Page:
‘I always felt like it was a director’s rookie mistake to cast themselves in their own movie and that I would be smart enough not to do it, but a series of things happened that made it the right thing for me to do. In the end we had 27 days to make the movie. I had Colin for the first two weeks, Bette for certain days and if I had had another schedule to bow to, the whole thing would have collapsed. So it was simpler to work 24 hours a day and do whatever I felt I needed to do, otherwise we would not have made it.’

For Hunt, who was personally tied to the script, her characteristics are evident in the entire tone of the movie and, although she denies it, the role of the mid-thirties woman having a crisis about love and wanting a baby could very easily have been autobiographical.

‘On the surface it’s not autobiographical – I’m not adopted. But if you pull back and look at the whole movie then it is totally autobiographical. There are pieces of me in every character. The couch in the dressing room is my couch and my stepson’s paintings are all over the wall. The things are someone’s things.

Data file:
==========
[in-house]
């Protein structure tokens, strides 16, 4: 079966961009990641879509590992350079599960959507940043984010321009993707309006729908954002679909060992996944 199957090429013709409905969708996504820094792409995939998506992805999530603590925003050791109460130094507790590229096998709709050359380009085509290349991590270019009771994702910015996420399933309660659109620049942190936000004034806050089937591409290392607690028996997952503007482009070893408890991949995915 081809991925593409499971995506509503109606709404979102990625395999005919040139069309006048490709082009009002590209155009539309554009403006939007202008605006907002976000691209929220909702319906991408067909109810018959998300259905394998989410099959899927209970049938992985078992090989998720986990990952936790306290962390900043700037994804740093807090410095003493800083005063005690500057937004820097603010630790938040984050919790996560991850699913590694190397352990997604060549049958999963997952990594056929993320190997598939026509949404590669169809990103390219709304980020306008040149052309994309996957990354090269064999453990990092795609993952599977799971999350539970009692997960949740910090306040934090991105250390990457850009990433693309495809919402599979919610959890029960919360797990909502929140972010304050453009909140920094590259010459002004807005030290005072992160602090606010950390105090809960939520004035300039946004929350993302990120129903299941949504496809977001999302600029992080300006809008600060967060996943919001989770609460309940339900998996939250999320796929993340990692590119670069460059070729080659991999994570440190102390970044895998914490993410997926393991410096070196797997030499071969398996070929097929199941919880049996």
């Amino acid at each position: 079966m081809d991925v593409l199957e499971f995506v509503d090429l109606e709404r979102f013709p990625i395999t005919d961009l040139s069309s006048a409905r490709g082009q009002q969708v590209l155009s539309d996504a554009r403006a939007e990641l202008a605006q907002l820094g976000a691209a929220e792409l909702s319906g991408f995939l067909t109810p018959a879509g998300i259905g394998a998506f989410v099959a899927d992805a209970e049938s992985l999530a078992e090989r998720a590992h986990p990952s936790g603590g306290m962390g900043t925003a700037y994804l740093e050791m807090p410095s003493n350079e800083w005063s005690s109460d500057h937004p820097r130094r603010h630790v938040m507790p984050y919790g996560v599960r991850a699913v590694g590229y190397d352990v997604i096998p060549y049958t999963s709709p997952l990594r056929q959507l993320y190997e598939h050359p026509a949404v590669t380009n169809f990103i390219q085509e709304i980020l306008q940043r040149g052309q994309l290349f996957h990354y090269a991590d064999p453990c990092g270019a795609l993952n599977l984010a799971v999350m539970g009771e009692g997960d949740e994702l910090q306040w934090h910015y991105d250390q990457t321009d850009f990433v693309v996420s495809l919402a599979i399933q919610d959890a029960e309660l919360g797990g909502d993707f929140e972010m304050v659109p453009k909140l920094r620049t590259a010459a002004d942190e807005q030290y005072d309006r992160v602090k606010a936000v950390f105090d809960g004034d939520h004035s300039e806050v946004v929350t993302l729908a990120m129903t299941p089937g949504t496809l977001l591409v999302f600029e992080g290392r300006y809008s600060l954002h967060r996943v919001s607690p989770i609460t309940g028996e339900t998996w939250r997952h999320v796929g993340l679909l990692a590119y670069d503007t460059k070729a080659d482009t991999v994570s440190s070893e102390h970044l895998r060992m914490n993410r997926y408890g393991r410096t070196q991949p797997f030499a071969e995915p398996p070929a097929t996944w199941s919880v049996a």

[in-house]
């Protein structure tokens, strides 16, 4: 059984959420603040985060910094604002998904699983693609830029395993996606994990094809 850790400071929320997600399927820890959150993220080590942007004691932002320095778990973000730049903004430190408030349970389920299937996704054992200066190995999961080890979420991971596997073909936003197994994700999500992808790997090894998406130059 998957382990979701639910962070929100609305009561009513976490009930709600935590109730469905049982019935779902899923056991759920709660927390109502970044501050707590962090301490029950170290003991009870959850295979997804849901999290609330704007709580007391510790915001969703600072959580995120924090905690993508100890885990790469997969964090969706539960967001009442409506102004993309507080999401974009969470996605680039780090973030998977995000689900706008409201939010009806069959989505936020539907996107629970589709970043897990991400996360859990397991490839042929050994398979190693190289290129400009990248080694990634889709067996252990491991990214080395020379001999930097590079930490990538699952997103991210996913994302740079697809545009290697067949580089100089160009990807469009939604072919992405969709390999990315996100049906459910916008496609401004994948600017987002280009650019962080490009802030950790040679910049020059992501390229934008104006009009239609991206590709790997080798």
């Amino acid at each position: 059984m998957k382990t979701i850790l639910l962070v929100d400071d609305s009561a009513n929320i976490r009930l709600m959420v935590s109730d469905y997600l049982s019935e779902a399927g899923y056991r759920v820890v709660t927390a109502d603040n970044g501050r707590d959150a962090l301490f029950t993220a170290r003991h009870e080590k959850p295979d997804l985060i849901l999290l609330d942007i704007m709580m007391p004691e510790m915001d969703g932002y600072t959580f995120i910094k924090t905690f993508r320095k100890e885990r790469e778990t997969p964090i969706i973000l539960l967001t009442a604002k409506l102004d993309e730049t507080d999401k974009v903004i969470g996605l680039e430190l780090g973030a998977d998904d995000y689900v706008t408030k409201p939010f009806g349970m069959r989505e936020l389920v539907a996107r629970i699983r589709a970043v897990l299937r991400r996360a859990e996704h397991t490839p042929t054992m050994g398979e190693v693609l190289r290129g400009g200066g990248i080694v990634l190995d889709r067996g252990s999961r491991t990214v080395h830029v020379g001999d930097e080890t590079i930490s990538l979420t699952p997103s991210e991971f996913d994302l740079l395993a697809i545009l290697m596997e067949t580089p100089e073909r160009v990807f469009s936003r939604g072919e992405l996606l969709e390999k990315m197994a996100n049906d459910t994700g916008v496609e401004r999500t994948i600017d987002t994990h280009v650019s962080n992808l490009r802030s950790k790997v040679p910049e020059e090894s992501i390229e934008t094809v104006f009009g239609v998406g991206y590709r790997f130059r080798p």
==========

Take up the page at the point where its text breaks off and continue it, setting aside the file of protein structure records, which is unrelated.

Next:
‘You’d have to be drugged not to be daunted about taking on all these characters, but I was also excited with the story. I believed in it and that gives you a certain immunity. People may like it or not, it may get picked up or not, but you have that interest. This movie is about everything I’m interested in.’

Any anxiety over the film’s critical success appears to be unfounded as earlier this year Then She Found Me won the audience award at the Palm Springs Film Festival.

‘I first went to Toronto with it, and that was the big Cinderella night. When I found out it was a 2,000-seat theatre I thought I was going to pass out. Then when the movie started it was out of focus and the volume was low – I thought I was going to die. But 2,000 people stood up and clapped at the end and it was sold to a distributor that night.’

Then She Found Me finds Hunt a long way from her days as a child actor or starring in the TV series Mad About You which made her a household name, and she’s very happy to slide behind the camera now instead of posing in front of it.